The Institute for Science and International Security — also known by the acronym ISIS — is really mad that the media keeps using ISIS to refer to the Islamic militant group ravaging parts of Syria and Iraq, despite the fact that the nonprofit claimed the acronym first.
ISIS, a Washington, D.C.-based nonprofit that has worked on nuclear nonproliferation since 1993, has launched a concerted effort to convince journalists and media organizations that they should use anything but ISIS to refer to the terrorist group.
"We're worried that it will be very confusing for people," David Albright, the founder of ISIS, told BuzzFeed.
For several weeks, Albright has been reaching out to journalists he knows at news organizations like the New York Times and the Washington Post — but to no avail. "They'd be sympathetic, but we weren't getting anywhere," Albright said.
Ablright said that his organization has received a barrage of criticism on Twitter from users who think they are tweeting at the terrorist group. In one incident, Albright recalled, a Twitter user accused his institute of being the "Weapons of Mass Destruction" arm of the Islamic militants. If the name becomes so stigmatized, Albright added, he may have trouble discussing his organization's work as a guest on channels like CNN.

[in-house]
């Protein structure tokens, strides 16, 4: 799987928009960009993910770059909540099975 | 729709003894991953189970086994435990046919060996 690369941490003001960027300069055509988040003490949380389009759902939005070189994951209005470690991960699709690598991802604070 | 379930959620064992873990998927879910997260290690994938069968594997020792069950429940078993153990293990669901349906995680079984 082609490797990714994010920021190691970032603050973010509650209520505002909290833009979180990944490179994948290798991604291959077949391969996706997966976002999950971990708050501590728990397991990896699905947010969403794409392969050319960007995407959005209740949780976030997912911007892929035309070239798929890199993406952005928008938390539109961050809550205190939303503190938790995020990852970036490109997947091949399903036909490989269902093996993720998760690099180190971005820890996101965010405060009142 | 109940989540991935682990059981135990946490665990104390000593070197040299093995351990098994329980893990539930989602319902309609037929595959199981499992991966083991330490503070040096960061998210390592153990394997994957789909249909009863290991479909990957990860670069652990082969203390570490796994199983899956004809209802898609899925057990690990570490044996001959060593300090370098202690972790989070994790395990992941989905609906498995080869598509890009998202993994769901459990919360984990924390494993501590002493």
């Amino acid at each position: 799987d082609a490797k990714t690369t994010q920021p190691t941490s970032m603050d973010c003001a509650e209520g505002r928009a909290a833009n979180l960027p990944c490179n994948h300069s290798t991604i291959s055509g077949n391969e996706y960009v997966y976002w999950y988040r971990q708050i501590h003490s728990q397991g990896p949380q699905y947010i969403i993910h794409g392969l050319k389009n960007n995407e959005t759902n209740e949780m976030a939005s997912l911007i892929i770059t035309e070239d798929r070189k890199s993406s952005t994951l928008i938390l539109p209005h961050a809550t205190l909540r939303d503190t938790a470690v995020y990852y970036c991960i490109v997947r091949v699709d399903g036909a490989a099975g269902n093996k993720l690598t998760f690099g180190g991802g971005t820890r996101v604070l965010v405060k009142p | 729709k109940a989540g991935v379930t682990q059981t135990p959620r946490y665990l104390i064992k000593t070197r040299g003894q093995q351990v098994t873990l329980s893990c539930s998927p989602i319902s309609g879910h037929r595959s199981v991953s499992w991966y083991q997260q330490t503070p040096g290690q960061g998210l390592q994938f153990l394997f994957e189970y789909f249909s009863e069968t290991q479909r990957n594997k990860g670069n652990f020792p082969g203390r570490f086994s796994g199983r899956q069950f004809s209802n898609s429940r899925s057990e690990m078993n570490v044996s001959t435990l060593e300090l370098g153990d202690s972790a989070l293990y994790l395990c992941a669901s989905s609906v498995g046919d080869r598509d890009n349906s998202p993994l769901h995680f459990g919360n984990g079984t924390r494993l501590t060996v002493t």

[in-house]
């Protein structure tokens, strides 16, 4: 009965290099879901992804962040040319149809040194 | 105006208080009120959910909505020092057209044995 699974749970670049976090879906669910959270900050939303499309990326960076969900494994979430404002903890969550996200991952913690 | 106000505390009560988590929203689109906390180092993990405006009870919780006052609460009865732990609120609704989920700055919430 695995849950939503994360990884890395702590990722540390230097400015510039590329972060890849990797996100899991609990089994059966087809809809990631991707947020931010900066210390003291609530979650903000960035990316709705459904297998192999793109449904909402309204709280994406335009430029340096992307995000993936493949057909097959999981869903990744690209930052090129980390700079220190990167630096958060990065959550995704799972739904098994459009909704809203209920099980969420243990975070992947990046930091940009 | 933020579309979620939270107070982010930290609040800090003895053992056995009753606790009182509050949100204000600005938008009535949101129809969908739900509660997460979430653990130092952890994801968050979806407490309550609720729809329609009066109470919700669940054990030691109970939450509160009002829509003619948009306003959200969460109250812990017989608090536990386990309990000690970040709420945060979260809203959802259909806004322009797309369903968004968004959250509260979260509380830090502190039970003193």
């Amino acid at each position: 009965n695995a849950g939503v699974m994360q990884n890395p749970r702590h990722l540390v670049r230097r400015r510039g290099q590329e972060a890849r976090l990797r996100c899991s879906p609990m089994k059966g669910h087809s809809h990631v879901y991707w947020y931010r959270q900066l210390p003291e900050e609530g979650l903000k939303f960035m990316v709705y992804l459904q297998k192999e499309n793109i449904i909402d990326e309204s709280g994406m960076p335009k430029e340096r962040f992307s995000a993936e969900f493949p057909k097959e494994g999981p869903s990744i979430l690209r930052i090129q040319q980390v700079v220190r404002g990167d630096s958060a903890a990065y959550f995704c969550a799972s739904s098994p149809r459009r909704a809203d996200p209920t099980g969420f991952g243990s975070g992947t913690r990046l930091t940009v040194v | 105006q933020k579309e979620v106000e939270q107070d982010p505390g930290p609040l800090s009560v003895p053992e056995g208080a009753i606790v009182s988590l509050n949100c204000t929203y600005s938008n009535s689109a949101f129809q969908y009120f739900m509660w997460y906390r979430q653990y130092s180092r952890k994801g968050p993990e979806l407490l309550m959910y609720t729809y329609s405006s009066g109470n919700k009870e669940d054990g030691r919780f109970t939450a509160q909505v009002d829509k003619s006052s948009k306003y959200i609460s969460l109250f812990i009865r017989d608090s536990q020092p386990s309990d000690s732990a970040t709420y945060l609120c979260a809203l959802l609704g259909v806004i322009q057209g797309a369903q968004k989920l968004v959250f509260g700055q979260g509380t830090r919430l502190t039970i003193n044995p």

On Tuesday, ISIS the institute released a statement to publicly share its request.
"The widespread, persistent use of the acronym ISIS to refer to this terrorist organization continues to cause considerable confusion and is causing repetitional harm to the many organizations and entities that also use this acronym. The Institute for Science and International Security ... would like to urge media and foreign policy analysts to no longer refer to Al-Dawla Al-Islamiya fi al-Iraq wa al-Sham by the name 'ISIS' but to choose another alternative."
Albright offered as an alternative the "Islamic State," as the terrorist group now calls itself, or the Islamic State of Iraq and Levant (ISIL), as preferred by the Obama administration. But he stressed that he was not advocating for one particular acronym that could cause another unsuspecting organization controversy.
As ISIS continued its violent march across Syria and Iraq this summer, a number of organizations that use the acronym also faced negative publicity for sharing the same name, the Daily Beast reported last month.
As of now, Albright said that his ISIS is standing strong and not planning to change its name.